The Internet, a loosely-organized international collaboration of autonomous, interconnected networks, supports communication through voluntary adherence to open protocols and procedures defined by Internet Standards.
From its inception, the Internet has been, and is expected to remain, an evolving system whose participants regularly factor new requirements and technology into its design and implementation. Therefore, improving existing standards and creating, implementing, and deploying new standards is an ongoing effort. Users of the Internet and providers of the equipment, software, and services that support it should anticipate and embrace this evolution as a major tenet of Internet philosophy.
The process of creating an Internet Standard is straightforward: a specification undergoes a period of development and several iterations of review by the Internet community and revision based upon experience.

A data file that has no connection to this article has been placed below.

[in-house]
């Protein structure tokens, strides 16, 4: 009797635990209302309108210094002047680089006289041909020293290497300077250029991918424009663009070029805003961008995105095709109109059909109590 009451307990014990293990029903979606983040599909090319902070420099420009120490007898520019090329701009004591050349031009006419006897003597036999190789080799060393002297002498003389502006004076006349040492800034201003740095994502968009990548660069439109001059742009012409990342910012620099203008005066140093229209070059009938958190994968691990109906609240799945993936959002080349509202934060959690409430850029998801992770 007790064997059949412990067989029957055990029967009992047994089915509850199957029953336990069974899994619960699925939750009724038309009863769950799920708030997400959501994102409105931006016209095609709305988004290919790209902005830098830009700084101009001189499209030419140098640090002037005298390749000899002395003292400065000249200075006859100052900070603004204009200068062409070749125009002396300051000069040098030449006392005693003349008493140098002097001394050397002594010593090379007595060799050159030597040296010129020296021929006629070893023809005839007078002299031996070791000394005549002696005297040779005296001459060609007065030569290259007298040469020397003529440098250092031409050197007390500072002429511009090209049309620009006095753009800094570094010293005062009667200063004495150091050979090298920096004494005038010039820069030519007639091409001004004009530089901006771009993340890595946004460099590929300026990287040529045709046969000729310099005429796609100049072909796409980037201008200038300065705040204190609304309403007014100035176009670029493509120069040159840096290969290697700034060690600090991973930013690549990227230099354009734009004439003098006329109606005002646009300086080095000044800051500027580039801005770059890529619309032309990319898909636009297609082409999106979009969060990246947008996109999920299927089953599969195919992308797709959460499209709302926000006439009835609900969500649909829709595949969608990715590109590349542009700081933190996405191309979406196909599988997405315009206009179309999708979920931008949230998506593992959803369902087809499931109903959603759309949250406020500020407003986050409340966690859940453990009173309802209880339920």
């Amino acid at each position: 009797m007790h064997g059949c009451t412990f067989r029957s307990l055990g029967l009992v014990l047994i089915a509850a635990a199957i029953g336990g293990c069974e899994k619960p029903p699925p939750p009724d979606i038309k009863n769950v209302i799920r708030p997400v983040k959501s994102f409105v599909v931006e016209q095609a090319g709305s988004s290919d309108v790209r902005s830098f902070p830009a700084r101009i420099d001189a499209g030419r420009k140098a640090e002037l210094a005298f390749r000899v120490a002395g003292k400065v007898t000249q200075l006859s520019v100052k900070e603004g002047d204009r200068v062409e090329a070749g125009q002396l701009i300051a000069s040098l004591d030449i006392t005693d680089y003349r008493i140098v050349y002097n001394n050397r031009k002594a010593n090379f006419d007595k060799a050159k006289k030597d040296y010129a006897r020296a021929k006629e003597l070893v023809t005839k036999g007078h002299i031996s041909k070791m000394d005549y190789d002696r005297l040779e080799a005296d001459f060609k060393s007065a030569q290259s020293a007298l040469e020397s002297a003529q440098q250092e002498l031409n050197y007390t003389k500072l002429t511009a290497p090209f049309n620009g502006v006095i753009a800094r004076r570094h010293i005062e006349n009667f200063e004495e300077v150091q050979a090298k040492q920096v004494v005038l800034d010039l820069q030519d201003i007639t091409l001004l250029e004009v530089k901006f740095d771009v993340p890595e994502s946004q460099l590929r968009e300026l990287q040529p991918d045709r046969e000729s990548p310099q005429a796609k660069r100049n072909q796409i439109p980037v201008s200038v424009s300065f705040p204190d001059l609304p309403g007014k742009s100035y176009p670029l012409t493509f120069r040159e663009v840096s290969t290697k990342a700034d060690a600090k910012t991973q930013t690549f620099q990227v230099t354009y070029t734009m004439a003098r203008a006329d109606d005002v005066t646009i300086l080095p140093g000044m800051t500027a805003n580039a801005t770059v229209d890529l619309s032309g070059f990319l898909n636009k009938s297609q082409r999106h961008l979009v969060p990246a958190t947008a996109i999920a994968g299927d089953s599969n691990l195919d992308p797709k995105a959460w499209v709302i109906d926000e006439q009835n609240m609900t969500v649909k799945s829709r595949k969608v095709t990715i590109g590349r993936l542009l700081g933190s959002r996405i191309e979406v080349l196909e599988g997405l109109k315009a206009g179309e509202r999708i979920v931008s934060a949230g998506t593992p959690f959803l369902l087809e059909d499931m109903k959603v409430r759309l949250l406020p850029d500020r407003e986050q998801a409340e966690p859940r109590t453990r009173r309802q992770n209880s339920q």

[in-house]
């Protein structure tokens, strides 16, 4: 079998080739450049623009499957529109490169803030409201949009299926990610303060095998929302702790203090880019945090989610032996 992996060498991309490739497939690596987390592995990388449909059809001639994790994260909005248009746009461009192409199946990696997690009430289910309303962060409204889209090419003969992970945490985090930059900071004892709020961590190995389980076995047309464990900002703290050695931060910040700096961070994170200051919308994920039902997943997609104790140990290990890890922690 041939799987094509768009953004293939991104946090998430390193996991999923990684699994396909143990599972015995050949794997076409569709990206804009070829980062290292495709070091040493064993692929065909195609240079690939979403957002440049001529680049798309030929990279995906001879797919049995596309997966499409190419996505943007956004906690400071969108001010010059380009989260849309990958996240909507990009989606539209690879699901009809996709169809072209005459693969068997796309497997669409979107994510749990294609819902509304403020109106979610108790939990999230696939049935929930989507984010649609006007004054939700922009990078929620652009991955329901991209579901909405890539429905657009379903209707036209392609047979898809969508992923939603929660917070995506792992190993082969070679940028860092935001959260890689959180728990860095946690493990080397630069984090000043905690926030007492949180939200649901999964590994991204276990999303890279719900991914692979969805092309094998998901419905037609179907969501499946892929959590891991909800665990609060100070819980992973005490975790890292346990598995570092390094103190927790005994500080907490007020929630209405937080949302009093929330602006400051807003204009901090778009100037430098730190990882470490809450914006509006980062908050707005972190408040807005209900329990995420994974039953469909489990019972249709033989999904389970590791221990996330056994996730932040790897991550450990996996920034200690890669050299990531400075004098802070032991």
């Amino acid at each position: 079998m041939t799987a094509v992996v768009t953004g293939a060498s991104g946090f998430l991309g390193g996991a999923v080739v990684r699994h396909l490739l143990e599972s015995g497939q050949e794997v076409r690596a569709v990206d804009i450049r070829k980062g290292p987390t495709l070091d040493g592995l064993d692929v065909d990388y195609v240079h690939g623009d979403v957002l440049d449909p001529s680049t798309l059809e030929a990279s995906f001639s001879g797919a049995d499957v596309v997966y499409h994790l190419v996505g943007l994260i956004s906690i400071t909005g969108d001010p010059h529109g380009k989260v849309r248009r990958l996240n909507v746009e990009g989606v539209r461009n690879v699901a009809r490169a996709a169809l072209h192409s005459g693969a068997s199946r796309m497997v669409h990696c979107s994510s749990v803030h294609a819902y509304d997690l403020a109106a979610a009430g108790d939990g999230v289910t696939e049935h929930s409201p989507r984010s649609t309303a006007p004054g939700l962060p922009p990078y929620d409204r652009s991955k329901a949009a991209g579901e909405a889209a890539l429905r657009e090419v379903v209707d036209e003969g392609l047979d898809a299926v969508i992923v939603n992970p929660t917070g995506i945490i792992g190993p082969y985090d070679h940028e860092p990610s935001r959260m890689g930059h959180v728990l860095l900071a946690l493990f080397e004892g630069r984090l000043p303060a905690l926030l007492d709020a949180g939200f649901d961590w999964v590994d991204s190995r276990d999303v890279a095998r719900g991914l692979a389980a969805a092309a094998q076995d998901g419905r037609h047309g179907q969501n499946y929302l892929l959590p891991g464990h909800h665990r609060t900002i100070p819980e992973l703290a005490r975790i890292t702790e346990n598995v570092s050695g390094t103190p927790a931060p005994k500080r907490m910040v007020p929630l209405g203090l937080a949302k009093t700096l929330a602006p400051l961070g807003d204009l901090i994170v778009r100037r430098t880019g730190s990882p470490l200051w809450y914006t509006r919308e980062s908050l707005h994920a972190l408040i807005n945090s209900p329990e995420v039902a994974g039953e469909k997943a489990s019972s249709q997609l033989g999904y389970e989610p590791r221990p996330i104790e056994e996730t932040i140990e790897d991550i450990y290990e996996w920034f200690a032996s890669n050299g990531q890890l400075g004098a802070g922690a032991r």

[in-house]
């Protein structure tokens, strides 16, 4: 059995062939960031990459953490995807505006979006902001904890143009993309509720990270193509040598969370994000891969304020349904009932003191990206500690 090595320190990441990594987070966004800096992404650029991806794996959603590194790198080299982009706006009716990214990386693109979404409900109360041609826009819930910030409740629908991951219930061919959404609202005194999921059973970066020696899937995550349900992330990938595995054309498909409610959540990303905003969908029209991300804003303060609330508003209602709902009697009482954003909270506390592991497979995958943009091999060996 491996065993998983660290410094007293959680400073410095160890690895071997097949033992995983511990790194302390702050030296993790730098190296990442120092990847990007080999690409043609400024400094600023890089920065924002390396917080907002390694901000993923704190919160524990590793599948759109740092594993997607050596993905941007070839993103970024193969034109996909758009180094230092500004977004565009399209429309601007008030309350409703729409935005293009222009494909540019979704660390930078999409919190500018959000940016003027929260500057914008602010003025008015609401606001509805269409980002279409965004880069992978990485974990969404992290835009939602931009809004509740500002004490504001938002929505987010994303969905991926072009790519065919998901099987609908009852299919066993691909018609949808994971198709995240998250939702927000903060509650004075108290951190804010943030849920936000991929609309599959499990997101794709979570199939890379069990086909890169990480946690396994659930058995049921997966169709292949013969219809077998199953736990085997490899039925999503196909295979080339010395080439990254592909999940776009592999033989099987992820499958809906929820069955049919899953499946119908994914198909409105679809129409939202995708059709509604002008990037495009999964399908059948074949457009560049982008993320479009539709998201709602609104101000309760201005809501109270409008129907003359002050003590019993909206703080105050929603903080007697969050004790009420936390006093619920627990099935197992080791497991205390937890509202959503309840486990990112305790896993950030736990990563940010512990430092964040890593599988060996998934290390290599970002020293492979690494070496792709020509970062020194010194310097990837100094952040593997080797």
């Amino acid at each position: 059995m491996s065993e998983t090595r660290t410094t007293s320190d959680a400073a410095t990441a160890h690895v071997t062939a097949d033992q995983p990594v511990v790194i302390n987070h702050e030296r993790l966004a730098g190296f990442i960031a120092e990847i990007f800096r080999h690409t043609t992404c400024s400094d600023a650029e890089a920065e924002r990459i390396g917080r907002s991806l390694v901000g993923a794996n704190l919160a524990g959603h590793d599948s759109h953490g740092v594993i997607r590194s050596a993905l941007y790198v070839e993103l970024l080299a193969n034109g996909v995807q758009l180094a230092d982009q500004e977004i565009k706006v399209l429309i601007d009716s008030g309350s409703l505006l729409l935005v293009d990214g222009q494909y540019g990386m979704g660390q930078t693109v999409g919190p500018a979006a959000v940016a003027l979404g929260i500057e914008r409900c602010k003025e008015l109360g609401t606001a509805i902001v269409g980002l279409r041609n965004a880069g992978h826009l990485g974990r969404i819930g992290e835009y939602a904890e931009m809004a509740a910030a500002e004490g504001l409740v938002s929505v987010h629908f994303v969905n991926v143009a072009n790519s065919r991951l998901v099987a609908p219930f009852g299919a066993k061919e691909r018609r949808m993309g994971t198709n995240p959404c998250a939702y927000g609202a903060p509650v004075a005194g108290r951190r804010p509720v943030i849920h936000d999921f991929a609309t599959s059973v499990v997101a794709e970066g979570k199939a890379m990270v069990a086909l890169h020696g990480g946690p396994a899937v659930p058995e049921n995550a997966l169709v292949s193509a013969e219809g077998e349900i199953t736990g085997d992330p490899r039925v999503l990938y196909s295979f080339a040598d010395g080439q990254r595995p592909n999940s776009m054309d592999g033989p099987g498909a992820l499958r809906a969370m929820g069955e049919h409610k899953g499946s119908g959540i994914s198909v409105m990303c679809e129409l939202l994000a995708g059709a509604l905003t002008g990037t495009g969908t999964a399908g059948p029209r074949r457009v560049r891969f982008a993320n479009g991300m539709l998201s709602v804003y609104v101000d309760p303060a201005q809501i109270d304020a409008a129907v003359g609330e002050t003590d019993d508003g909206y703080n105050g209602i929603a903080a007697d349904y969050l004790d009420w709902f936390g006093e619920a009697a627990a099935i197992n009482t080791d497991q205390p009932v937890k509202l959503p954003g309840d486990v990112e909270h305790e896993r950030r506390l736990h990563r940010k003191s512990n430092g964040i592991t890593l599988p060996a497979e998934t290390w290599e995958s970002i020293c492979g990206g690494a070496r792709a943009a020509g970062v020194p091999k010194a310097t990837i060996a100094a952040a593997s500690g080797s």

Memos in the Requests for Comments (RFC) document series contain technical and organizational notes about the Internet.
Internet-Drafts are working documents of the IETF, its areas, and its Working Groups. Note that other groups may also distribute working documents as Internet-Drafts.
he global coordination of the DNS Root, IP addressing, and other Internet protocol resources is performed as the Internet Assigned Numbers Authority (IANA) functions.
The IETF standards process provides a mechanism for filing disclosures regarding Intellectual Property Rights (IPR).
This document is an informal guide to various IETF process documents, intended mainly to assist IETF participants in navigating the labyrinth. It may be out of date when you read it, if new documents have appeared recently.